I first heard of the Center for Plant Conservation throught the Garden Club of America's Partners for Plants. The latter project was held only on federal lands where groups of members helped botanists maintain and monitor at-risk plants in their habitat. These efforts were expanded to state lands as well after the Partners learned of the coordinated work being done across the country by the CPC network of professionals. Guidelines, protocols, priorities and long-range strategies are maintained for the participating institutions and their scientists.
It is an exciting and successful concept that is helping the survival of at-risk plants of possible medicinal or climatic enhancing qualities. The need is great. The time is short. Join the Center for Plant Conservation 4651 Shaw Blvd., St. Louis, MO 63110-2299 to save a rare plant today!
The Center for Plant Conservation is the best kept secret in the World of Conservation. For over 25 years it has been dedicated to saving rare and endangered plants acrosws the United States by partnering with its network of botanic gardens to protect and save our native plants. From gathering and storing seeds to growing them at their partner institutions, to restoring them in the wild they have been at the forefront of learning and teaching techniques which will assure our children and grandchildren having the genetic diversity available that would otherwise be lost forever. Today they are the protectors of almost 800 plants that were doomed to extinction. And they are dedicated to continuing to work to save those plants which are almost daily becoming rare and endngered.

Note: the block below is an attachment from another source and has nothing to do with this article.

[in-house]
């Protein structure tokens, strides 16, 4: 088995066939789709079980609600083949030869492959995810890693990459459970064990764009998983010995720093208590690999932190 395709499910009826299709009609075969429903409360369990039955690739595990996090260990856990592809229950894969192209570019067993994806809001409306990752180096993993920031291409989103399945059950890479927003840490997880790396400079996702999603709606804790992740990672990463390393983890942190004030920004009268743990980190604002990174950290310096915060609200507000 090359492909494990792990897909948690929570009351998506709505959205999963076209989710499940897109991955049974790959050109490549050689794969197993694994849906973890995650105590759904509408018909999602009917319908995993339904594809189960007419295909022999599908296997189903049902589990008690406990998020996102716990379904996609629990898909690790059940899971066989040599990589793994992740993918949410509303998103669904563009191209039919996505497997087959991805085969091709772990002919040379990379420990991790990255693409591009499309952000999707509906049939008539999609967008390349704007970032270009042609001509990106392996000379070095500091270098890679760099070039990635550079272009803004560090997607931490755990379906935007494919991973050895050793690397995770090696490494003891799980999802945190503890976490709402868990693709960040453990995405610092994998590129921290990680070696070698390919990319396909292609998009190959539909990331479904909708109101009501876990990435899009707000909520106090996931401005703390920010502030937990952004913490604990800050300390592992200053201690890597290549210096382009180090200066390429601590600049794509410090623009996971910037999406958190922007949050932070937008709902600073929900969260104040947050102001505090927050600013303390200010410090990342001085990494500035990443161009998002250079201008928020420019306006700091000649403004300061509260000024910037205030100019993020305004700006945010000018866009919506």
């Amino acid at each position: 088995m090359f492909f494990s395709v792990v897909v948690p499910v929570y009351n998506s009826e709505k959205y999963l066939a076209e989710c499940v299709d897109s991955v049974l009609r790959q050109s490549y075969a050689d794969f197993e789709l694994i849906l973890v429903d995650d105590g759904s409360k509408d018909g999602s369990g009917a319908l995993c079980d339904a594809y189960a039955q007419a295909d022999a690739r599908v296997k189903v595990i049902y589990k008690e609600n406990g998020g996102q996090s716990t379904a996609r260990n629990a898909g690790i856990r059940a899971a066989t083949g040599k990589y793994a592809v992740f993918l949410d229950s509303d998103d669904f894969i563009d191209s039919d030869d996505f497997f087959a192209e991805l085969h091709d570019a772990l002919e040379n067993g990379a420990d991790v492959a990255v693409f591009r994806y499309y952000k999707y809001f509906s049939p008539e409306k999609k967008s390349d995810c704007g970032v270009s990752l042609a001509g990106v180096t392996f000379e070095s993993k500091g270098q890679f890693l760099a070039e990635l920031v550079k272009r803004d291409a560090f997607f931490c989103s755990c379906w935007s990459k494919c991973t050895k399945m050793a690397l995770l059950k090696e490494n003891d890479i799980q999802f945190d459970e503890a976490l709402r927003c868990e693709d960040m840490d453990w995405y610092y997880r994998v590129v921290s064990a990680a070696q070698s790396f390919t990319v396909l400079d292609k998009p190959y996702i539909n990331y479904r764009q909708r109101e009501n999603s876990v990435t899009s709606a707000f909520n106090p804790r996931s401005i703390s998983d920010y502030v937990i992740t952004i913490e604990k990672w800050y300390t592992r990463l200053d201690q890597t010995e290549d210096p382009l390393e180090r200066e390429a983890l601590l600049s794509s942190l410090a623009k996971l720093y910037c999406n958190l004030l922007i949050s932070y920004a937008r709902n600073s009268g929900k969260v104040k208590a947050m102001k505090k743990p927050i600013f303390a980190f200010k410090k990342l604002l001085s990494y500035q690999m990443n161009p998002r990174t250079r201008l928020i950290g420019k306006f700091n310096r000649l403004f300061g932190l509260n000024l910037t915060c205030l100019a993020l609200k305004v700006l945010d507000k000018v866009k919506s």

I have been involved with the Center for Plant Conservation for many years. It is the ONLY national organization solely devoted to the conservation of rare and endangered plants. It is effective in its work because it works directly with botanical gardens across the country in addition to the federal agencies. The staff are top notch professionals.
CPC has authored at least two highly respected books that have become the "Bibles" of plant conservation.
Anyone interested in the flora of North America (including Hawaii) would benefit by learning about CPC and supporting its conservation efforts.
The Center for Plant Conservation is meeting the challenge of plant conservation in the US by creating a network of botanical gardens with the expertise and facilities to assess field populations, restore habitats, reintroduce rare species to the wild, and learn about he biology of rare plants. The Center has effectively worked with federal partners to secure funding for plant conservation and to offer training and outreach to federal and state government, plant resarch institutions, and the public.